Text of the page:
Have you ever heard of a TV show with so many pop culture references that you needed a guide to keep track? The 2000s comedy and drama, Gilmore Girls, is that TV show. People have created websites such as the Gilmore Girls Reference Guide and Gilmore Girls Reference Blog to document and explain the thousands of pop culture references made across its 7 seasons.
When I first started watching Gilmore Girls, it was before Netflix, so I used DVD box sets. In each season’s box, there was a booklet called “Gilmore-isms” that lists every single reference made in each episode. From a young age, most of these references went over my head, so I would check the booklet when I didn’t understand a joke made in the show. Now that I, and so many others, have seen the show multiple times, I realize that I’ve learned a lot about history, pop culture, and trends that I probably would have never learned without the quick wit of the Gilmores.
While the show is great for its plot, character development, and small town culture, the creative screenwriting has always been my favorite part. The massive amounts of “coffee bowls” consumed on set certainly indicate why this show is so fast-paced and full of humorous remarks. Without further ado, you should check out these 10 Gilmore Girls episodes for pop culture references. Some are obscure and others are hilarious, but they have my stamp of approval, so you’ll have a blast rewatching.
Warning: There are spoilers ahead if you’ve never seen the show before. This list of episodes appears in chronological order.
This first episode I’ve chosen for pop culture references is from Season 1 and it’s only the fourth episode in the entire show. This means that creator and writer, Amy Sherman-Palladino, is still solidifying the status of the Gilmores as total audiophiles. As a result, there are many, many references made to music in this episode.
First off, Lorelai and the harpist at the inn, Drella, get into a short tiff about the music in the lobby. Lorelai wants to keep the Independence Inn a classy place, so she tells the harpist, “No Black Sabbath, no Steely Dan, no Boston, and no Queen.” Drella then says “Pat Benatar?” Just in those 30 seconds alone, they mention 5 iconic rock groups. They talk at a fast pace and move on so quickly that you really have to pay attention to catch each band name. Also, once you’ve seen the show before, you realize how funny this exchange really is because Lorelai loves rock music, but tries to keep that part of her separate from work.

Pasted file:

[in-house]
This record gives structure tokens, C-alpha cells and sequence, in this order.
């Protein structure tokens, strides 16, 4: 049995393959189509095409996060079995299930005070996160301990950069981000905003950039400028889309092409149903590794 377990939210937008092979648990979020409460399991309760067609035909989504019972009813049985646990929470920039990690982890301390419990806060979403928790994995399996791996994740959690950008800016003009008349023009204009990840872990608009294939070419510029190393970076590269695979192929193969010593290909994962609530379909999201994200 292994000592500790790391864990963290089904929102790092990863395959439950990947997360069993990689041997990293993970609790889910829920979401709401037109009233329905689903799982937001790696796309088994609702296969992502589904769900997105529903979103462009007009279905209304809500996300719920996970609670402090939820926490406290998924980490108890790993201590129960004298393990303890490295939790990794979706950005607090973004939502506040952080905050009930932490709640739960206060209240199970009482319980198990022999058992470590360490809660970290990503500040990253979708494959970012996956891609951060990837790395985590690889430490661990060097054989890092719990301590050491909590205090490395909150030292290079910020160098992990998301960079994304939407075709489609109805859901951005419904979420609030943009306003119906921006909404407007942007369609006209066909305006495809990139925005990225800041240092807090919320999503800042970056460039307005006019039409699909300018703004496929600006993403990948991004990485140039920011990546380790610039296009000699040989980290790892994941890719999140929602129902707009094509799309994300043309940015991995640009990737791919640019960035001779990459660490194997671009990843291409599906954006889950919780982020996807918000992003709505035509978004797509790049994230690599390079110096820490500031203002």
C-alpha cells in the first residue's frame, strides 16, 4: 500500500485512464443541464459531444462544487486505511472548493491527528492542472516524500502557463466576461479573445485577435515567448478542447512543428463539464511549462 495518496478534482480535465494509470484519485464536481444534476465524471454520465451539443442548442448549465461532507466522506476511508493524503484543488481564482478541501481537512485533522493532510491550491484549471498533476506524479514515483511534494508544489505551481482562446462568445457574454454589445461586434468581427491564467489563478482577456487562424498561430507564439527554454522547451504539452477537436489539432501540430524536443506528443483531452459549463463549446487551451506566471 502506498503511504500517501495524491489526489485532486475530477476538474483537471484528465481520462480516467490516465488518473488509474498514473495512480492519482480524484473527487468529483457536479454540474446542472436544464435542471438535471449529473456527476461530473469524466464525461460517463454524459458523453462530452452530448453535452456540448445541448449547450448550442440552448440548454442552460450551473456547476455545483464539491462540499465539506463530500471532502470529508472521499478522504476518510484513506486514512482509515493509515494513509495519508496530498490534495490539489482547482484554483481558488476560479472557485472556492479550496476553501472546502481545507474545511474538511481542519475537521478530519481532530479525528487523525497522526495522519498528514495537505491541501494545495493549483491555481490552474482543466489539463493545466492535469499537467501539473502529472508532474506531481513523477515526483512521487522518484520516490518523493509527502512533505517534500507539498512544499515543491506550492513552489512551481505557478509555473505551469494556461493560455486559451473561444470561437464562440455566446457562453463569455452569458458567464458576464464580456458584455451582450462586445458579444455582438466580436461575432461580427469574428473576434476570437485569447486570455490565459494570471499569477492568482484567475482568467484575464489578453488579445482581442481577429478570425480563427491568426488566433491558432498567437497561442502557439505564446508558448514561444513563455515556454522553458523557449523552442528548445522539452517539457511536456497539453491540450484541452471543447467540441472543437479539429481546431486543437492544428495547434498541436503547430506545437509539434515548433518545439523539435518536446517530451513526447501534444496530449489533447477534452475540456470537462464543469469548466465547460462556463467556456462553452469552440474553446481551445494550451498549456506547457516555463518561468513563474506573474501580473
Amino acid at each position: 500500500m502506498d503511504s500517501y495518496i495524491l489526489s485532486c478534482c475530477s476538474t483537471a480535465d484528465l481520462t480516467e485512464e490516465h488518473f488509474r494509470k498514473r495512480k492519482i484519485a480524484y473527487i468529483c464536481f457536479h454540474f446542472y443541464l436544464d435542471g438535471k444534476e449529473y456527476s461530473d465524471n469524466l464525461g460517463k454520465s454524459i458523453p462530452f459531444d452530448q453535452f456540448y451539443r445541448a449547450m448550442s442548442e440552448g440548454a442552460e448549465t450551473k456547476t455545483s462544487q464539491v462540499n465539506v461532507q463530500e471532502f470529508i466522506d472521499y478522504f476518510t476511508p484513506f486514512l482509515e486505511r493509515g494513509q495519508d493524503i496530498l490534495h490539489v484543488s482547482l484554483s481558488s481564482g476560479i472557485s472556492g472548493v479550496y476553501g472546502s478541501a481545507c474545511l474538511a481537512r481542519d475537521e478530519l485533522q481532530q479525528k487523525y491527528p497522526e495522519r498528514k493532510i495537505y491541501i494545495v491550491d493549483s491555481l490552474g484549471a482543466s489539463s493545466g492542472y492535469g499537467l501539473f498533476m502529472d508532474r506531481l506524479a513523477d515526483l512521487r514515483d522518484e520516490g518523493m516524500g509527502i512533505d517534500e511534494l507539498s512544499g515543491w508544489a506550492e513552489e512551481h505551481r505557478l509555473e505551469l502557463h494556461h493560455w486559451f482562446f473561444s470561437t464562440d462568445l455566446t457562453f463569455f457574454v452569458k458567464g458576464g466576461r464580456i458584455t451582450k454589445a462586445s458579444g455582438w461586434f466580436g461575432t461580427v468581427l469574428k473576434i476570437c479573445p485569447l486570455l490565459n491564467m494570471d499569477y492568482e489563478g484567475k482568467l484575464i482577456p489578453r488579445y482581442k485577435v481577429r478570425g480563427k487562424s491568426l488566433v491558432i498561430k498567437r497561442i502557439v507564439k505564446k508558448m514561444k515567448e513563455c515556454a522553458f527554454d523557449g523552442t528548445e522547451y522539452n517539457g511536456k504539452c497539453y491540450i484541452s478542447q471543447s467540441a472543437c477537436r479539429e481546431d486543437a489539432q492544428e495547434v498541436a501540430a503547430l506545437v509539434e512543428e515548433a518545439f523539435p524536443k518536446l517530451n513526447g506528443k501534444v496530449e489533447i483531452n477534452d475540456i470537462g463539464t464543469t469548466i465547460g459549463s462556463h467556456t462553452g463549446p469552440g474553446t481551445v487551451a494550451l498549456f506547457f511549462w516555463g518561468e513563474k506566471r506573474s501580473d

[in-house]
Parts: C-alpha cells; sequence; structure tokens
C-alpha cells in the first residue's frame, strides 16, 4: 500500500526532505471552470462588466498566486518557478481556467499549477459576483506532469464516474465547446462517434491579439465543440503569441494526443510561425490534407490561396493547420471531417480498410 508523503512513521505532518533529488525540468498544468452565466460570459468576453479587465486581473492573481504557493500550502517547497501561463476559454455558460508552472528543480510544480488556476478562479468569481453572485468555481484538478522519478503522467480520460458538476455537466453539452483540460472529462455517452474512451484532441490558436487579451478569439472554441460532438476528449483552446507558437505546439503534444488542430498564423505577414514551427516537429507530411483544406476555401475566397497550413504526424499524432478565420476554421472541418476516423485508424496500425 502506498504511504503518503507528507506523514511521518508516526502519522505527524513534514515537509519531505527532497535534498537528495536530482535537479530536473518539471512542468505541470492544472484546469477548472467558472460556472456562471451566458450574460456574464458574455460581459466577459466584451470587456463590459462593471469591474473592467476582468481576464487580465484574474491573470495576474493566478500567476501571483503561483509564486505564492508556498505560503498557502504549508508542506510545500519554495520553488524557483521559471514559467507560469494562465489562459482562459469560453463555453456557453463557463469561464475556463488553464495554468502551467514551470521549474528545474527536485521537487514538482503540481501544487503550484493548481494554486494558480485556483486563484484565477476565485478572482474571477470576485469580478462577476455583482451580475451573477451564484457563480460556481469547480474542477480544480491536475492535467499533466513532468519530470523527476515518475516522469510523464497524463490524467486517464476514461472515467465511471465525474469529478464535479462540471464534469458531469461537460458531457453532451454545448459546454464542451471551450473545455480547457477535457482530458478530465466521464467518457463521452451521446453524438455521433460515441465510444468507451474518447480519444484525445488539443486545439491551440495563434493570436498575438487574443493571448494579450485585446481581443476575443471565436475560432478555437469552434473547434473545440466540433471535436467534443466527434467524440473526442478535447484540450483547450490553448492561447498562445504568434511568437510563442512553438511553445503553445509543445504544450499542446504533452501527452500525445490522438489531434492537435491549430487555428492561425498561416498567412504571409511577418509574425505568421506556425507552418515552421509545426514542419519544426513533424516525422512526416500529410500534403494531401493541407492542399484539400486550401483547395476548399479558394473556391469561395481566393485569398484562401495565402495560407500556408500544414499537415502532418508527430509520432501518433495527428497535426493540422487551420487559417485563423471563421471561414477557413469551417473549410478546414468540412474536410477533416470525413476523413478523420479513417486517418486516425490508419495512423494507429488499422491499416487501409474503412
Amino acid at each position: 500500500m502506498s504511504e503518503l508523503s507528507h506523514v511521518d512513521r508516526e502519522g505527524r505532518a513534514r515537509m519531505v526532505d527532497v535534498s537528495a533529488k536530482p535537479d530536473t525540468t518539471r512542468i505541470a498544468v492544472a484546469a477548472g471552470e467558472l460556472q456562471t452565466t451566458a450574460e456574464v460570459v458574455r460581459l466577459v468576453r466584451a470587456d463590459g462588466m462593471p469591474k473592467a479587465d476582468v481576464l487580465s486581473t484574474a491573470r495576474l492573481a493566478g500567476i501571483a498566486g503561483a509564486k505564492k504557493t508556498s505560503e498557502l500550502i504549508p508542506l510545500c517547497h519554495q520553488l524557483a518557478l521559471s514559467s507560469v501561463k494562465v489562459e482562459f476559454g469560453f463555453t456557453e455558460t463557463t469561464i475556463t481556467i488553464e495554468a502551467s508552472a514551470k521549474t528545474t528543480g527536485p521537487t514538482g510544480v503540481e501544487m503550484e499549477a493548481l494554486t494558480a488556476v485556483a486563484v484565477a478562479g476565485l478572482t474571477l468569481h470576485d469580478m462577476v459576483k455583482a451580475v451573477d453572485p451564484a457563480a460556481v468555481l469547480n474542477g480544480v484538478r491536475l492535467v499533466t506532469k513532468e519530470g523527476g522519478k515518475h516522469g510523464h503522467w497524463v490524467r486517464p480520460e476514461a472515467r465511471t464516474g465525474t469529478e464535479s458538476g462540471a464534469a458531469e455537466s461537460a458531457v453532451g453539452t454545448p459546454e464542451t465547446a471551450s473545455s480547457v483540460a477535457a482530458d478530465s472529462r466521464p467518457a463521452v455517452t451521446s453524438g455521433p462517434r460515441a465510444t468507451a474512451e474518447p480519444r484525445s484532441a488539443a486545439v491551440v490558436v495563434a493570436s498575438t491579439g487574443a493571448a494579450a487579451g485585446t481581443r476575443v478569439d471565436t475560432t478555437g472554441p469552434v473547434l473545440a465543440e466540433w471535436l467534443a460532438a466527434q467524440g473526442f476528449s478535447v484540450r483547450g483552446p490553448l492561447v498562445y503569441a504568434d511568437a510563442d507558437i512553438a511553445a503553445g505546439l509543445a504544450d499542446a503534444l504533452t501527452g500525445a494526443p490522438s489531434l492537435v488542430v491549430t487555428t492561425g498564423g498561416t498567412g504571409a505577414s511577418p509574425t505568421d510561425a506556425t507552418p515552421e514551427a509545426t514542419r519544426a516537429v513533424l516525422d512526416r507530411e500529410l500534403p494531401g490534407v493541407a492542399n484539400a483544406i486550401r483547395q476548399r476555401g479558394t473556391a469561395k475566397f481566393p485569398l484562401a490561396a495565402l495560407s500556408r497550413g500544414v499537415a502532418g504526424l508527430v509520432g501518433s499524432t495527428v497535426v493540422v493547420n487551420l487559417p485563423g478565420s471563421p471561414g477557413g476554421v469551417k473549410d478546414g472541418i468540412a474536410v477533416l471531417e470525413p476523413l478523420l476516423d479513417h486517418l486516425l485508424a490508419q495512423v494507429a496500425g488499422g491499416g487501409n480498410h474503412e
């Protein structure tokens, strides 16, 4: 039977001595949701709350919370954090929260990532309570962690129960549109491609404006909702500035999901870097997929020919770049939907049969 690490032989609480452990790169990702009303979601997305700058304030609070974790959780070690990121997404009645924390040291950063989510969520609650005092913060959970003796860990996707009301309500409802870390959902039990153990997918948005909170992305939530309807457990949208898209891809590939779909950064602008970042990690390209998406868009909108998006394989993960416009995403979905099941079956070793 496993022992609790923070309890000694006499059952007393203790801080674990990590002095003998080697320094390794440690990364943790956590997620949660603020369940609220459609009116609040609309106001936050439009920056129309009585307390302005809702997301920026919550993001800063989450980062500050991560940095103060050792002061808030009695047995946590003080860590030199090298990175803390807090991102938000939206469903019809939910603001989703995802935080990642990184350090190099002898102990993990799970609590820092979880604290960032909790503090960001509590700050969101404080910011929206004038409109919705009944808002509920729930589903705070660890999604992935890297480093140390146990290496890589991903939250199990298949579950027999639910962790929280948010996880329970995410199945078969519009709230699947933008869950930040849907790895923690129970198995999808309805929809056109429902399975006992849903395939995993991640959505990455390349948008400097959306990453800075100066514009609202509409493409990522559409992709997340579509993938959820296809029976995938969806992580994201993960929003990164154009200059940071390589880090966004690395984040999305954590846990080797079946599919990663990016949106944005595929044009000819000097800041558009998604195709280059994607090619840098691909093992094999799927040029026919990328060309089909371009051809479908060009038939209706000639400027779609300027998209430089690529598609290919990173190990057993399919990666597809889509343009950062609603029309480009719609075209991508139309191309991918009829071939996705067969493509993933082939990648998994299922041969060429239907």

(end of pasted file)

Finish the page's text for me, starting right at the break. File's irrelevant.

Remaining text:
Then, Lorelai takes a trip to visit Rory’s new private school, Chilton. When she arrives, the air is full of snobbery. This is ironic because she’s wearing a B-52s t-shirt under a blazer. It is clear that any time the Gilmores go anywhere, they’re playing energetic music and clashing with the proper, Hartford parents.
Not only does their music taste become apparent in season one, but Rory’s education brings up many literature references. Her school is in the midst of preparing students for the SATs and English AP test, so Rory’s teacher quotes from Marlowe, Bacon, and Emily Dickinson. While this might seem normal for high-schoolers, Paris quickly distinguishes Chilton’s standards by reciting Shakespeare’s entire “Sonnet 116” from memory to intimidate Rory.
Last, but not least, my favorite reference in this episode is when Lorelai yells at the Headmaster of Chilton and calls him “Il Duce!” This is the nickname given to Benito Mussolini who led the National Fascist Party, so you can see how big of an insult that is.
Next from Season 1, we have Episode 14, which is centered around an old TV show called The Donna Reed Show. Rory and her boyfriend, Dean, get into an argument about Donna Reed because he likes the concept of a woman making dinner for her husband. However, when they watched the show with Lorelai the previous evening, it was clear that the Gilmore women absolutely hated that concept and couldn’t stop mocking it.